Posted in Posts, Just for Fun, Bible, Books, Memoirs, Environment
Tagged Society of Biblical Literature, Books, recycling, San Francisco, Kansas City, Environment, moving, SBL
Although I don’t read movie reviews until after I’ve seen a film, I have a confession to make. With rumors swirling of The Conjuring 3, and since a chapter of Nightmares with the Bible will involve The Conjuring, I was a little curious what it might be about. Word on the street—and by “street” I mean “internet”—is that it will feature the case of Ed and Lorraine Warren that’s presented in Werewolf. Co-written by William Ramsey (the victim) and Robert David Chase, the book describes the strange malady of Ramsey, who never actually changed into a wolf, but for inexplicable reasons (at the time) thought himself a wolf and took on a wolfish look as he attacked people. The reports suggest he had preternatural strength at such times.
Since most of the Warrens’ books are concerned with demons, it should come as no surprise that in this case that was the diagnosis as well. With no real reason given, once upon a childhood evening Ramsey was possessed and occasionally broke out into violent fits. He landed in a psychiatric hospital a couple of times, but was eventually released. Noticed by the Warrens on one of their trips to England, Ramsey was invited to come stateside for an exorcism. According to the book, the rite was successful at least up until the time of publication. That’s the thing about demons—you can’t always tell for sure when they’re gone.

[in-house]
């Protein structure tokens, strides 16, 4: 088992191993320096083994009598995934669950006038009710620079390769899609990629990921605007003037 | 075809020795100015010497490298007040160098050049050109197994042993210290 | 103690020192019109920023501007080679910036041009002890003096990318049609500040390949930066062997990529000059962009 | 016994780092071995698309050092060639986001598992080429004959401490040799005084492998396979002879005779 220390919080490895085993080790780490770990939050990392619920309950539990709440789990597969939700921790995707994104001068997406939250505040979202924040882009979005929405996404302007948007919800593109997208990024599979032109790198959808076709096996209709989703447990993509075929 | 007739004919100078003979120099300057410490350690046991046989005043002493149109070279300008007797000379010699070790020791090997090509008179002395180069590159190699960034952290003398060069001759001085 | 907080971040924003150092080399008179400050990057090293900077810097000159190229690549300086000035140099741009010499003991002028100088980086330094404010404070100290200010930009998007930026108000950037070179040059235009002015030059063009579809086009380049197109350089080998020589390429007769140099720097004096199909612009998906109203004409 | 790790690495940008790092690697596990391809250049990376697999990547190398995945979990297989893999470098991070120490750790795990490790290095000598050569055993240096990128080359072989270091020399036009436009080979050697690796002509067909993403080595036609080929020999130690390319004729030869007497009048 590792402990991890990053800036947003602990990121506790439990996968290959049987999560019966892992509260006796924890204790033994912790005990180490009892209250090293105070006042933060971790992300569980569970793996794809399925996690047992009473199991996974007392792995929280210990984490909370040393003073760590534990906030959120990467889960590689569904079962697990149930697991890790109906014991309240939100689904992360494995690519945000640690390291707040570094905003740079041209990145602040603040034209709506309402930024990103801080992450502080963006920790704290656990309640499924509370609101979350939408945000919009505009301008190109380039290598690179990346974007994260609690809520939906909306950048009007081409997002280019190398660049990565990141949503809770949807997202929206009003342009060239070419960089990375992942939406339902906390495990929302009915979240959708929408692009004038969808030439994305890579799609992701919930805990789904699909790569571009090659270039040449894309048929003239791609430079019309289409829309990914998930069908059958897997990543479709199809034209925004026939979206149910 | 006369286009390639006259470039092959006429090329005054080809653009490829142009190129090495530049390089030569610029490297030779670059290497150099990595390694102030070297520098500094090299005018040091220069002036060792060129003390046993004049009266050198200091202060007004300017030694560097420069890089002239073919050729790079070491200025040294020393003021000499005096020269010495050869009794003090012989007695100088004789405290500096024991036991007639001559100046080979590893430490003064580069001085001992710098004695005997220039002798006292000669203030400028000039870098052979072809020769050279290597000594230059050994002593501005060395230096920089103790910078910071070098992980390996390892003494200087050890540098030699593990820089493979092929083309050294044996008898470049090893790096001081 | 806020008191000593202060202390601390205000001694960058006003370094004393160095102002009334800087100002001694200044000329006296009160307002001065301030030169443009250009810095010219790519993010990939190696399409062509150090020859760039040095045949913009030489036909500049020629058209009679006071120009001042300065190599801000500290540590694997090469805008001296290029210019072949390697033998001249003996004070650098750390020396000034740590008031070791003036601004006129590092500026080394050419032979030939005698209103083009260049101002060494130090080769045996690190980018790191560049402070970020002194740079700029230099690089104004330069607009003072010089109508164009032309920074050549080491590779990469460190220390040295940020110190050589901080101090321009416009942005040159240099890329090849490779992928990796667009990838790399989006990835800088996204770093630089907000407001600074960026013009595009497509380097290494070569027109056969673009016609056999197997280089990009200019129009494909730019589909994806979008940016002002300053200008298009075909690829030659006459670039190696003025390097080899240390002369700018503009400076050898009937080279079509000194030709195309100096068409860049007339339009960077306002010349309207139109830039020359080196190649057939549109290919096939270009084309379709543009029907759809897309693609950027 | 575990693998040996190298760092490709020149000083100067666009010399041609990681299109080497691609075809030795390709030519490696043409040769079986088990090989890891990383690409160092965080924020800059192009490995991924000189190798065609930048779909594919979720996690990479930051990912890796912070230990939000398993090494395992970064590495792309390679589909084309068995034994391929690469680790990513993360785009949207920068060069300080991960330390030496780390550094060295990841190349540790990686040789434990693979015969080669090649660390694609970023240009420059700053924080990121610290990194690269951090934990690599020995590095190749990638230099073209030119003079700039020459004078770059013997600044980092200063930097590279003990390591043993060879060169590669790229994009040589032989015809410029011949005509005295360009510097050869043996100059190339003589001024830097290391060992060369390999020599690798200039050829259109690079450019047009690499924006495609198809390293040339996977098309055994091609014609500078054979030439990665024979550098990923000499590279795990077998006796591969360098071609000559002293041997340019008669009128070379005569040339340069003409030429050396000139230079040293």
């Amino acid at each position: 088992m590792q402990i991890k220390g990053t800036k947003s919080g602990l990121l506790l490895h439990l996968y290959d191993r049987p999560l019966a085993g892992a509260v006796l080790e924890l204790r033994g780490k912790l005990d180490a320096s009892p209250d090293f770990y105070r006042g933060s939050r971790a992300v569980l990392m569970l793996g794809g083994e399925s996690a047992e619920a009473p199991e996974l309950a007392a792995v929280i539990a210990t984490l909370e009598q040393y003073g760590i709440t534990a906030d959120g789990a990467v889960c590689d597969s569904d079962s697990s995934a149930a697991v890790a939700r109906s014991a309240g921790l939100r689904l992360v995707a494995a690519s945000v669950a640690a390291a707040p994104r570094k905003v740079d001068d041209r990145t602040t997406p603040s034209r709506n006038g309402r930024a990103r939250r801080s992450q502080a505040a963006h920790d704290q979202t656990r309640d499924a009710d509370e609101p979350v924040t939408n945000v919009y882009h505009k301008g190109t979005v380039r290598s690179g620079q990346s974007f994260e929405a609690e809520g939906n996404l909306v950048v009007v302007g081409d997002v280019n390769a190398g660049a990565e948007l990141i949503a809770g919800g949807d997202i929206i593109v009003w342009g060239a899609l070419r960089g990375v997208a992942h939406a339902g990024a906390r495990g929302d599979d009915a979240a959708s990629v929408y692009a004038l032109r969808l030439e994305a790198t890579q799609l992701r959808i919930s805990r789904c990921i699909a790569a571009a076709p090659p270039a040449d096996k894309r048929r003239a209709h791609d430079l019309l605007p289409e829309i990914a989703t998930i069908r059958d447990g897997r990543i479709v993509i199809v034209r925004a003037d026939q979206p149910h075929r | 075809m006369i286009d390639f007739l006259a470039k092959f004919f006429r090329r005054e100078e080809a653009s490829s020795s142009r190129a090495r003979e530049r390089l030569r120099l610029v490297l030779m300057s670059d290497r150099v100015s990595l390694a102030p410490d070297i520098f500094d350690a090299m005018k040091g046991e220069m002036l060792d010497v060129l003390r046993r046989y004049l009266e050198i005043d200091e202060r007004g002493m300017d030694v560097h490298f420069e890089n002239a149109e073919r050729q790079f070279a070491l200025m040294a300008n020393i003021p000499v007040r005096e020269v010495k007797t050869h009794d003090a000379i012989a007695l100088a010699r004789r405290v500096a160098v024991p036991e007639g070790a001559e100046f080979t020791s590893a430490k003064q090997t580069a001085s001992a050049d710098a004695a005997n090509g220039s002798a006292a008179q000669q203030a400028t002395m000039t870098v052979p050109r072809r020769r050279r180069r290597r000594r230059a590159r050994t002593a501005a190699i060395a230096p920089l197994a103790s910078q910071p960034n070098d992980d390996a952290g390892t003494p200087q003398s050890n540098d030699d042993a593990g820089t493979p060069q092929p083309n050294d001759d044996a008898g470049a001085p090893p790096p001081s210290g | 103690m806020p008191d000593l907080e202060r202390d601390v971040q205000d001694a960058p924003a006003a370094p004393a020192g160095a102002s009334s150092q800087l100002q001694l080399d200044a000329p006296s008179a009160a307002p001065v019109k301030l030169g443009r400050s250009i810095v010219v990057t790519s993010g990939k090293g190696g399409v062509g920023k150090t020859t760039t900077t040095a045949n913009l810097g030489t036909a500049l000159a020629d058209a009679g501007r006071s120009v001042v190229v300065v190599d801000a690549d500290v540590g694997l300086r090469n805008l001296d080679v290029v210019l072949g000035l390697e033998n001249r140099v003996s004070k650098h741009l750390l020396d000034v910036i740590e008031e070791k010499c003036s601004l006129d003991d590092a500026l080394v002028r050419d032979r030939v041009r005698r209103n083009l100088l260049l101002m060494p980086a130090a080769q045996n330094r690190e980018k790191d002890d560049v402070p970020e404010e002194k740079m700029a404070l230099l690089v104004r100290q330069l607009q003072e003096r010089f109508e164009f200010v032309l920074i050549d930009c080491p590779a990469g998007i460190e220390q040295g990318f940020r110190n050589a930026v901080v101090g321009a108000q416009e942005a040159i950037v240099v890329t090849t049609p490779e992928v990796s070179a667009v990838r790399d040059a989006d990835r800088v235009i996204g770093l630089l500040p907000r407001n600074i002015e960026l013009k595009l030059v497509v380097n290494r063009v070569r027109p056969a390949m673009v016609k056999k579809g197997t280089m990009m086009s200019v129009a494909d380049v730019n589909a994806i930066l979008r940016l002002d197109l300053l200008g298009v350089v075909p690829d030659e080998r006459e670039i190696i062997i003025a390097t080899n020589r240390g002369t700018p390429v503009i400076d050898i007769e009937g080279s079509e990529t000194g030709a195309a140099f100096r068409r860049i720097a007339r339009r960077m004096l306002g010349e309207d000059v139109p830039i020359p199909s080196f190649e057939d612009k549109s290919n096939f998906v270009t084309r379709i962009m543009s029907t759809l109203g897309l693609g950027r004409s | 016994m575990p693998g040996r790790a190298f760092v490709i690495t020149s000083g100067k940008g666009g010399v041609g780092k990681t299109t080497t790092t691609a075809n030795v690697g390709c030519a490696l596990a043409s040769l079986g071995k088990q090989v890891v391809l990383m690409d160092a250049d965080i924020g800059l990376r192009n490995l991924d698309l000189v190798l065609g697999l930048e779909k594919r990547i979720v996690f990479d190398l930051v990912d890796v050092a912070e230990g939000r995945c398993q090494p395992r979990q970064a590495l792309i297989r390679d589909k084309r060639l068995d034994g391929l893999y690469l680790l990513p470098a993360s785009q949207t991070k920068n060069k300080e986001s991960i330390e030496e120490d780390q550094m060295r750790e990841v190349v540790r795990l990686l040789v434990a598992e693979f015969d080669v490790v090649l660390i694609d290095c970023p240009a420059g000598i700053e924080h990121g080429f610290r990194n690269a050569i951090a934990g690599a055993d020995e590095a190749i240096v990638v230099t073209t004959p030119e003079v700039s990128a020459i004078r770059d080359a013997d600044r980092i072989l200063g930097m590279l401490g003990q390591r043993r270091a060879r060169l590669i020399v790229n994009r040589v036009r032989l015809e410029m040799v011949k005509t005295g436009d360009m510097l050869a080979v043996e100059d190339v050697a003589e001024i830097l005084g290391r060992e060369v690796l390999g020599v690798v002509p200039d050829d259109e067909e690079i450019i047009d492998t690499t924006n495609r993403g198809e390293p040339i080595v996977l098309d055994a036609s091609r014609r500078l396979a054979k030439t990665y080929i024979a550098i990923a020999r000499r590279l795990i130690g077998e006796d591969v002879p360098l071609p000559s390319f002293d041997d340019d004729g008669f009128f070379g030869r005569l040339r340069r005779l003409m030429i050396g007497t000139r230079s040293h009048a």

It’s pretty obvious why such a story line would appeal for a horror flick. You’ve got a werewolf, an unnamed demon, and an exorcism—there’s a lot to work with here. Weird things happen in the world, and there’s not too much to strain the credulity in this case. It would seem possible that a mental illness could cause much of what’s described as plaguing Ramsey, though. Its episodic nature is strange, I suppose, and the Warrens had a reputation for spotting demons. I did miss the conventional elements of the exorcism, however. No demon forced to give its name, no levitating and no head-spinning. Not even a bona fide bodily transformation. They’ll be able to fix that in Hollywood, I’m sure. Credulous or not, there will always be people like me who feel compelled to read such books. And since there’s no final arbiter but opinion in cases of the supernatural, that can leave you wondering.
Posted in Books, Monsters, Movies, Popular Culture, Posts
Tagged demons, Ed and Lorraine Warren, exorcism, Nightmares with the Bible, Robert David Chase, The Conjuring 3, werewolf, William Ramsey